CAIRO (Ma’an) -- Top Egyptian security officials told Ma’an that the Egyptian government had plans to open the Rafah border crossing between Egypt and the besieged Gaza Strip twice a month in both directions.
Sources told Ma’an that the decision came directly from Egyptian President Abd al-Fattah al-Sisi, who ordered to continue the opening of Rafah crossing in both directions twice a month for all Palestinian humanitarian cases, “as an attempt to lessen the suffering of Palestinian people in Gaza Strip.”
“Egypt is planning to lift the siege imposed on the Gaza Strip by opening the crossing twice every month, achieving Palestinian national reconciliation, conducting strategic projects in the Gaza Strip and securing the Palestinian-Egyptian border,” sources added.
Egyptian authorities announced on Saturday
evening that the Rafah border crossing would be opened in both directions on Monday, Tuesday, and Wednesday, according to spokesman of Gaza's crossings committee Hisham Udwan.
Egypt has upheld an Israeli military blockade on the Gaza Strip since the ousting of former President Muhammad Morsi in 2013 and the rise to power of al-Sisi in Egypt.
While the Egyptian border has remained the main lifeline for Gazans to the outside world, Egyptian authorities have slowly sealed off movement through the border since Morsi was toppled by the Egyptian army.
Due to the constraints on Palestinian movement through the crossing, many Gazans are commonly barred from leaving or entering the besieged coastal enclave, some for months at a time, as the crossing is only periodically opened by Egyptian authorities, stranding Palestinians on both sides of the crossing during closures.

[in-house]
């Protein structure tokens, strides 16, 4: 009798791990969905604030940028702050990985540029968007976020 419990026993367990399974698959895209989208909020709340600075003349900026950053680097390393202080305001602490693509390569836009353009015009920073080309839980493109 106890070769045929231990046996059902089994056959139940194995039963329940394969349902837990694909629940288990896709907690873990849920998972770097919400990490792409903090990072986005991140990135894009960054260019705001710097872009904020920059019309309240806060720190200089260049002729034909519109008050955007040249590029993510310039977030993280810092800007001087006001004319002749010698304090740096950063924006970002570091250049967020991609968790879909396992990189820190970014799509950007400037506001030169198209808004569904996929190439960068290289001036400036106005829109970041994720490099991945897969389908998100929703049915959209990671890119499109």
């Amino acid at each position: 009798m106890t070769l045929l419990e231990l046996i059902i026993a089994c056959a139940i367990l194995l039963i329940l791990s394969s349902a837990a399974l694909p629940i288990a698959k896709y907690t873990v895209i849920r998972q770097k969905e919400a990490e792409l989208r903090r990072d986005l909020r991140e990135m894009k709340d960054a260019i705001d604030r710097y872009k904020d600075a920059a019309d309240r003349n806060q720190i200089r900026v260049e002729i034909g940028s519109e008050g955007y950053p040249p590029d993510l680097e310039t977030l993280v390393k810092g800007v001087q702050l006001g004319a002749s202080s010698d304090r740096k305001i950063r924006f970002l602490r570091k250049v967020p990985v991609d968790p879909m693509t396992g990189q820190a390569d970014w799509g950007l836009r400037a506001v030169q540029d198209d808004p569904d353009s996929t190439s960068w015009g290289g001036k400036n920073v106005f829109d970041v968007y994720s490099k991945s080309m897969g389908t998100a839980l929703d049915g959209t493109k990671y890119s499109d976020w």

According to the United Nations, during 2016, the crossing was partially opened for only 44 days. In 2015, the crossing had only been open for 21 days.
The decade-long Israeli blockade has plunged the Gaza Strip’s nearly two million Palestinians into extreme poverty and some of the highest unemployment rates in the world.
Gaza's infrastructure has yet to recover from the devastation of three Israeli offensives over the past six years. The slow and sometimes stagnant reconstruction of the besieged coastal enclave has only been worsened by the blockade, leading the UN to warn that Gaza could be “uninhabitable” by 2020.